Parliamentary questions
PDF 50kWORD 10k
6 January 2020
Question for oral answer
to the Commission
Rule 136
Tanja Fajon, Ádám Kósa, Janusz Lewandowski, Dimitrios Papadimoulis, Stelios Kouloglou, Helmut Scholz, Romana Tomc, Ernest Urtasun, Martina Michels, Annie Schreijer-Pierik, Kateřina Konečná, Milan Zver, Monika Beňová, Viktor Uspaskich, Clare Daly, Loucas Fourlas, Ljudmila Novak, Miroslav Číž, Marie Toussaint, Jackie Jones, Peter Pollák, Robert Hajšel, Tudor Ciuhodaru, Radan Kanev, Mircea-Gheorghe Hava, Petros Kokkalis, Stanislav Polčák, Michal Wiezik, Franc Bogovič, Vladimír Bilčík, José Ramón Bauzá Díaz, Dennis Radtke, Róża Thun und Hohenstein, Martin Hojsík, Traian Băsescu, Maria Walsh, Luke Ming Flanagan, Mick Wallace, Martina Anderson, Marc Botenga, Seán Kelly
 Subject: Water crisis in Bulgaria

Hundreds of millions of euros, including a considerable amount from European funds, have been invested in recent years in Bulgaria’s water infrastructure. In 2019, nearly 130 000 Bulgarian citizens had no access to drinking water during the Christmas holidays, with a water regime that is becoming ever stricter and with no prospect of a solution to the crisis. They are facing immediate health dangers and long-term economic threats.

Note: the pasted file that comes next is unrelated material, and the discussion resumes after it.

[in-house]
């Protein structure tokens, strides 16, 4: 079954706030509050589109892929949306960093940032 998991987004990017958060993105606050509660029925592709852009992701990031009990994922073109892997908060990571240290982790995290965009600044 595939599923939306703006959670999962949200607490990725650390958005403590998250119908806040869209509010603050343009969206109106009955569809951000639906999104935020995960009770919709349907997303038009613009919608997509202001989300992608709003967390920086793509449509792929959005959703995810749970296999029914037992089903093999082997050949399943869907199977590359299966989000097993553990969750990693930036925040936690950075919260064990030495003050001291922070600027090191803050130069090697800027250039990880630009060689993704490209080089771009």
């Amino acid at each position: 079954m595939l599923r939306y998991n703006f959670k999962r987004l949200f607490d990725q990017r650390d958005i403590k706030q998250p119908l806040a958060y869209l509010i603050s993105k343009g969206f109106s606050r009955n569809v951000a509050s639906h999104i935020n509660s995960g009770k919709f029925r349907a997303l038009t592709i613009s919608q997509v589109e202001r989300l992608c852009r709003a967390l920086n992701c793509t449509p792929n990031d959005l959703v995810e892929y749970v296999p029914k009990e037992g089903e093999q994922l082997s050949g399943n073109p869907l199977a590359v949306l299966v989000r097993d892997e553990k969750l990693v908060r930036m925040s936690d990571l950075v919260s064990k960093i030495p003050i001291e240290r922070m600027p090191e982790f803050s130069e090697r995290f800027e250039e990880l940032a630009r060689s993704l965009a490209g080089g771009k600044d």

This is not the aftermath of a natural disaster, but is the result of the long-standing draining of drinking water for industrial needs in one of the biggest cities in Bulgaria – Pernik. This draining has been going on for months, in spite of the constantly decreasing levels of the city’s only water source – the Studena dam.

Nevertheless, the problem of Pernik is not an isolated one. The citizens of the 10th biggest city in the country – Shumen – have been living for decades without access to drinking water. In practical terms, the same is true of Varna, the third biggest city and the centre of the tourist industry. Unfortunately, listing the cities and the villages without access to drinking water would take up too many pages.

Access to drinking water is a right enjoyed by EU citizens. It is the subject of a European Citizens’ Initiative and is explicitly recognised through UN General Assembly Resolution 64/292 of 28 July 2010. Infringing this right and spending European funds in an ineffective manner are not problems exclusive to Pernik or to Bulgaria. This is a European problem.

In this context, we would like to ask the following questions:

Is the Commission ready to undertake a full review of the reasons for the water crisis?

Is the Commission prepared to provide assistance to the relevant Bulgarian institutions in order to guarantee Bulgarian citizens’ right of access to drinking water?

Can the Commission guarantee that in the next programming period those water projects, which are still in the planning and design stages, will be strictly monitored to ensure the delivery of tangible results?

In case of infringement, will the Commission notify the European Public Prosecutor about the irresponsible spending of funds on water projects?

Submitted: 06/01/2020

Lapses: 07/04/2020

Last updated: 19 February 2020Legal notice - Privacy policy